Wednesday, 20 February 2008
How to be a Bad Birdwatcher (2)
A while ago I wrote about birdwatching and remarked how, despite enjoying it, I was resolutely bad at it. We are off work this week, so the other day we drove out to the vast muddy expanses of the Ribble Estuary to survey the massed ranks of winter waders there to enjoy the succulent treats to be probed from the Lancashire sludge.
I much prefer this stark open landscape, where the sea has retreated revealing a sticky grey mud, to the sandier more popular northern side of the Fylde coast (think Blackpool). From Lytham centre we strolled along the pebbly edge of the Ribble picking our way between piles of driftwood and other seaborne detritus; and the promise of flocks of wading birds wasn't a hollow one, as thousands upon thousands of waders spread out before us waiting to be identified.
So now you want to know what we saw don't you. Ah, well, remember the bit about being a bad birdwatcher? I am fairly good at identifying birds with which I am familiar: ask me to identify more or less any woodland bird and I can - many by song. But get me away from my comfort zone to somewhere like this where despite quantity many of the two legged long beaked things look remarkably similar and I am struggling.
For help I relied on my Collins Bird Guide that told us that the Dunlin is the benchmark of small waders in that they are the most common and that if there are huge flocks of small waders with shortish (for a wader) bills, they are probably Dunlin.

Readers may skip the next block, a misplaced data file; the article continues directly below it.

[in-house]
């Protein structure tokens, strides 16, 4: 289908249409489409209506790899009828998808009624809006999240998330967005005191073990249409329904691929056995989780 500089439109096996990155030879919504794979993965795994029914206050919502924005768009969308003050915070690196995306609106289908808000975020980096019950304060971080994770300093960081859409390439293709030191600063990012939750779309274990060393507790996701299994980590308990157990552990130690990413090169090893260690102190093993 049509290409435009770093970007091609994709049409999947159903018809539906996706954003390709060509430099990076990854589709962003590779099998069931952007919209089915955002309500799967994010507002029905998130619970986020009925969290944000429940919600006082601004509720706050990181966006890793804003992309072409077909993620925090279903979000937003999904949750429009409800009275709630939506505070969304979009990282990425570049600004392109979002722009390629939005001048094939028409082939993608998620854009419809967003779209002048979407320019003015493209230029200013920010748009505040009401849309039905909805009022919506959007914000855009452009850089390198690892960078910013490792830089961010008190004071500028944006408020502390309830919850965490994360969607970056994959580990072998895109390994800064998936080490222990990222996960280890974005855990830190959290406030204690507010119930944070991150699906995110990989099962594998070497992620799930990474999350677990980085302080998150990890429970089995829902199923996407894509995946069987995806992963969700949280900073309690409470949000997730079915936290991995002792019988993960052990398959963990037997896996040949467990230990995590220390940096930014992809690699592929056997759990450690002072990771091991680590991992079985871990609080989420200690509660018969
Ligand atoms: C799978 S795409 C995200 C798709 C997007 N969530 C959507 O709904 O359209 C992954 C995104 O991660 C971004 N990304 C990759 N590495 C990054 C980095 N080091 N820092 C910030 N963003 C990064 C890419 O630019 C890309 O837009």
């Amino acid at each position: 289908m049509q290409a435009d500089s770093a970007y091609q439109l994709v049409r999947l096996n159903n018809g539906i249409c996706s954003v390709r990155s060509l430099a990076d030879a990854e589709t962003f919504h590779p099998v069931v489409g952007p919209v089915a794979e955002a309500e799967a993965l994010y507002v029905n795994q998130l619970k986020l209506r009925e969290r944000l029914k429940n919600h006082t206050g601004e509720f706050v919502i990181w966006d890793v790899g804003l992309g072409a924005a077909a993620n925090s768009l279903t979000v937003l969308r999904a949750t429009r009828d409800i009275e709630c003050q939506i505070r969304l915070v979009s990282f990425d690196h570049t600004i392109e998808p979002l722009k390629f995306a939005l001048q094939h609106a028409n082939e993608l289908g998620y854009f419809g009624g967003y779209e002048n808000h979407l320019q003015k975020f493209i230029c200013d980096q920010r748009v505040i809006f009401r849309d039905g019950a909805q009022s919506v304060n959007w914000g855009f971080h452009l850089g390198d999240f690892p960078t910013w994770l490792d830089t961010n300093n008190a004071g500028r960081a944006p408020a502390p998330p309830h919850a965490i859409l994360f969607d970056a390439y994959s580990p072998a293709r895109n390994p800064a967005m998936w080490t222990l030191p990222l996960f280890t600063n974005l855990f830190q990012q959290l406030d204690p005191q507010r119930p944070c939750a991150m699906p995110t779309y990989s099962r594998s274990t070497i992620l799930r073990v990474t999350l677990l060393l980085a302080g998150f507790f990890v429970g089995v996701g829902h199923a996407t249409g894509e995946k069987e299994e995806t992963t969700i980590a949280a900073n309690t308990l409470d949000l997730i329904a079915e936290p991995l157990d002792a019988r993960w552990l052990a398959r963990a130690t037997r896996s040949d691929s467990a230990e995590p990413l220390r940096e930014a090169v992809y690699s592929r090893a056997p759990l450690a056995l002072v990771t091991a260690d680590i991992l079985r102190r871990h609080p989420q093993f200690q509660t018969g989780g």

So, we saw loads of Dunlin. Equally easy were the flocks of Shelduck (easy to identify: they are big and colourful, shaped somewhere between a goose and a duck). Redshanks are easy - they have bright red legs (hence the name) as are Curlews and Turnstones but then when you scan the flocks and see the array of others that are clearly not the aforementioned and are obviously one of the other many possibilities suggested by the Collins Guide, I scratch my head.
After a cappuccino in the Lowther Pavilion Cafe we had one final walk out across the mud along the Lifeboat jetty. This afforded us our best view yet because the jetty stretches out to the centre of the Ribble, presumably to allow the launch of the boat at low tide. Far out on the mud we had close views of even more waders in the beautiful afternoon sun.
Usually fellow birders are helpful, knowing that one day they might need someone else's help to identify some nondescript brown bird or other. On this occasion I was rather intimidated by the only other birder: a callow but brainy looking youth with an Opticron spotting scope on a tripod (in truth I was a little covetous of his equipment); so I gave him a wide birth to resist the temptation of shoving him in the mud.
Still, it was a lovely day.
I borrowed the photo of the jetty from Bay Photographic's site on Flickr where there are many other seaside sites to see.